Photo by Layna Hendrich of PhotographyLayn

Friday, April 18, 2014

My Wheelchair & A Product Review

I used to hate my wheelchair. I think I hated what it represented- the reminder it was of my accident and paralysis. I resented having to use it, and childishly, blamed the hunk of metal itself instead of actually dealing with the emotions behind the bitterness.

That may seem like a strange way to lead in to a product review, but for a long time, I didn't like "chair flair." The bright paint, lights, accessories, etc. that adorned other wheelchairs bothered me. Why would I decorate something I despised? My chairs were black with nothing flashy, different, or exciting.

Now that I am older and so much slightly more mature, I am thankful for my wheelchair. Now, it represents my independence and the freedom I have to do anything I want, regardless of my disability. I appreciate my chair and the partner it has become in my life.

And so, when I ordered my current chair about a year ago, I branched out a little. Addison helped me pick out a few places to add purple accents, and I love how it turned out. It displays my personality without looking like I stumbled into the middle of a paintball war. It's me.

This change in attitude couldn't have come at a better time, because before Christmas, I received a tweet from a company asking if I would be interested in receiving a set of camo spoke covers. I was reluctant at first, but I decided to try them out. And I'm so very glad I did! Not only do they look great, but they protect my hands and nails from spoke damage. I get comments all the time about the covers- the camo is very popular! They are easy to install- just a few velcro straps- and you can wipe them down with a wet rag when they get dirty. I waited to review them until I had time to use them in multiple capacities, including traveling. They have held up wonderfully!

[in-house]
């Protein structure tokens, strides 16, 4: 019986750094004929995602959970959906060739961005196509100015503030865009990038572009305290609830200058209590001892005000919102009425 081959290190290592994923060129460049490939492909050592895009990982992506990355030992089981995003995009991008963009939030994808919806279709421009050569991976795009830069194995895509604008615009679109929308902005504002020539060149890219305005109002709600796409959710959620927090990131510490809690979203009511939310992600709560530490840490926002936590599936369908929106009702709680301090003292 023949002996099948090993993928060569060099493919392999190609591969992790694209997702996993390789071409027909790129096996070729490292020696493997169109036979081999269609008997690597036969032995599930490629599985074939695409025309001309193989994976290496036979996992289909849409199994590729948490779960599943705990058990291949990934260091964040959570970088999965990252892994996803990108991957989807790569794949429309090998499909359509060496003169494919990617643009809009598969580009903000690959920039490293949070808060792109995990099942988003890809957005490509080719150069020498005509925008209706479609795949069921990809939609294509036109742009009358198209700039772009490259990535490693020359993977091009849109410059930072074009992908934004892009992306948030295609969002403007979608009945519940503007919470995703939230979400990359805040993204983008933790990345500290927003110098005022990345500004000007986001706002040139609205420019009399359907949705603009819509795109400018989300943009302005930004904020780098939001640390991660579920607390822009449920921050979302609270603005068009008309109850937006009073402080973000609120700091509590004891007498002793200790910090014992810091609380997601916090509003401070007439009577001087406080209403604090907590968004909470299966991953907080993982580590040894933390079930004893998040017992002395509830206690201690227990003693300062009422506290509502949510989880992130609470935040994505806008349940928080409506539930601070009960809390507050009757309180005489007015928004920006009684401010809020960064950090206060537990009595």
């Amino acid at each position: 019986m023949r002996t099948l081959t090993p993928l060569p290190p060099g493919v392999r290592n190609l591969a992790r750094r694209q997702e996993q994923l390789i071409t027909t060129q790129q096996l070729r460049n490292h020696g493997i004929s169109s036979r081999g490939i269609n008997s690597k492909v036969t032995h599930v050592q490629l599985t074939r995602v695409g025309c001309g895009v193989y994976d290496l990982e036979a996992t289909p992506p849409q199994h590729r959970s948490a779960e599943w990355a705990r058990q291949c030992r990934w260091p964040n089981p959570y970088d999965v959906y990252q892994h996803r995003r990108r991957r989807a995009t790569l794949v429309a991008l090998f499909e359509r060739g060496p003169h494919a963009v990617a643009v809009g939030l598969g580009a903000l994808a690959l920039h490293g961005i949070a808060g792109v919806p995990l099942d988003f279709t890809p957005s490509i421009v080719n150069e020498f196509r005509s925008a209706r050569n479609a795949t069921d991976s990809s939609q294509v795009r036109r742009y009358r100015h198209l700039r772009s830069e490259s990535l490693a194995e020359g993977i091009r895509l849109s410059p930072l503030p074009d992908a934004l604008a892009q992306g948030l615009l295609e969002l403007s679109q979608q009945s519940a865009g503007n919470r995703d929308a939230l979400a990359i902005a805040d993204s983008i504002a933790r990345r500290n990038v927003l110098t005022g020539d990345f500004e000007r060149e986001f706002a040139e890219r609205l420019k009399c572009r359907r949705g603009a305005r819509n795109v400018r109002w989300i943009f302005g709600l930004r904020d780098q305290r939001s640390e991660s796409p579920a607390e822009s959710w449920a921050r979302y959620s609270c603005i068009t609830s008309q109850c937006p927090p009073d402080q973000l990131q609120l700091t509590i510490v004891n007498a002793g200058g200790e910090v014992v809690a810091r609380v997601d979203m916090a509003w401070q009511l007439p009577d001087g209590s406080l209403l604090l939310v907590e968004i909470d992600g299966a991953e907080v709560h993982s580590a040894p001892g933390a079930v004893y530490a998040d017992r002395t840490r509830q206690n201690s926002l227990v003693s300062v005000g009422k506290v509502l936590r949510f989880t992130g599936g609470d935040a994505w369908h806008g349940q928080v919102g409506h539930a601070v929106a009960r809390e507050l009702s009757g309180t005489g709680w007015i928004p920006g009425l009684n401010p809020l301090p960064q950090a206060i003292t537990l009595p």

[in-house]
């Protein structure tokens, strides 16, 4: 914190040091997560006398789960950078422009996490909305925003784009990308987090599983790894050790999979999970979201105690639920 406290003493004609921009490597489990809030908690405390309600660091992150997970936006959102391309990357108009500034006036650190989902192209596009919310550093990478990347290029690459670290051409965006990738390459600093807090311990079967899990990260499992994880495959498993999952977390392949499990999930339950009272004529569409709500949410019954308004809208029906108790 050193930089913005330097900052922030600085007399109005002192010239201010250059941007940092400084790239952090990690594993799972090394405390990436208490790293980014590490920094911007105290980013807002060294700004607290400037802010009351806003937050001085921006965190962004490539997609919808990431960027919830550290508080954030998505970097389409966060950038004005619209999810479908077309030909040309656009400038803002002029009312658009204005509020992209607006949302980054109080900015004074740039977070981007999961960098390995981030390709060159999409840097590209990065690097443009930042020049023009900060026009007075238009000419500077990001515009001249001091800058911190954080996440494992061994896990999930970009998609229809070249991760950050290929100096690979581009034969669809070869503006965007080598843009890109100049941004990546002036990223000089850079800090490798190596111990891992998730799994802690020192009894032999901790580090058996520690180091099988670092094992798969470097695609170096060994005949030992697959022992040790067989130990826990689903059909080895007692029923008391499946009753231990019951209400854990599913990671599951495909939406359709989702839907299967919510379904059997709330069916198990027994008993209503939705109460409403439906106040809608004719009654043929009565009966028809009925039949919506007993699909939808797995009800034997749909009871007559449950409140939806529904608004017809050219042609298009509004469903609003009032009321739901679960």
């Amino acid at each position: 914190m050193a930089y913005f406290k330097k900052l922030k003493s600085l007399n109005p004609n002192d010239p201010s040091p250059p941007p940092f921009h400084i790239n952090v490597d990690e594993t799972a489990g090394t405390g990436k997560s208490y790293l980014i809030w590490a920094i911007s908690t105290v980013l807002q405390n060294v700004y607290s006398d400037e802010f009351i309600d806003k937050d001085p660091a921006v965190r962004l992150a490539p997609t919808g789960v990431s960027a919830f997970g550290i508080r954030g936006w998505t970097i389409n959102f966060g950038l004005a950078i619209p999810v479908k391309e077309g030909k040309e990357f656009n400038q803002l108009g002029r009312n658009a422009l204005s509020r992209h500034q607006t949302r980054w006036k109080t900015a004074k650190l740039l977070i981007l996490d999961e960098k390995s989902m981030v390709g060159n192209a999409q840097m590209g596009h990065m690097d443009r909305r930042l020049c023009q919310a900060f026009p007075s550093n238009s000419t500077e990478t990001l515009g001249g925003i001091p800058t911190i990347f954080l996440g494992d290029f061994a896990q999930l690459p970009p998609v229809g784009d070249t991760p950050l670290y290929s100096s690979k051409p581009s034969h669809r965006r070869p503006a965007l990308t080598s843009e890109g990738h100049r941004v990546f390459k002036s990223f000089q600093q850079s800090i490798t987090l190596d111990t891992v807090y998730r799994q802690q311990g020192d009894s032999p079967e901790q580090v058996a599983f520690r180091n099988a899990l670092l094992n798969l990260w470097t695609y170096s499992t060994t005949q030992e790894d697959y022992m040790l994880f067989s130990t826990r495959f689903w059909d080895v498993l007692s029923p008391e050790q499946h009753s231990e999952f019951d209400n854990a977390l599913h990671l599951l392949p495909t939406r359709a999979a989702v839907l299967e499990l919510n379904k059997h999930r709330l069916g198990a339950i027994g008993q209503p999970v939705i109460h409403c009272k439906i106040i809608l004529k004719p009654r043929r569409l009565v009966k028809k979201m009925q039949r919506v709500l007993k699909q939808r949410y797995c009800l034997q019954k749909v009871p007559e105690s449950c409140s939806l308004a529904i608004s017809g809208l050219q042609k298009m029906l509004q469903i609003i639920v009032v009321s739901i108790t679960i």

There are only two cons to these spoke covers. The first would only apply to manual wheelchairs that have wheels that are removed by a center release button. With the current model of spoke covers, the release button is covered by material. You can slide your hand between the cover and your spokes to access the button, but it takes a little getting used to. I was told that newer models would have a cut-out for the release button.

The second con is that the company that made these covers seems to have disappeared! HB Wheelie Co. is no longer a website, Facebook page, or twitter account. They were a brand new company, so unless they have changed their name, I'm afraid that they may have shut down, which stinks! They had several different sizes and patterns, including a chevron I was going to try. So if you have any information, or can find any trace of the company, please let me know so we can spread the word about these creative wheelchair accessories!


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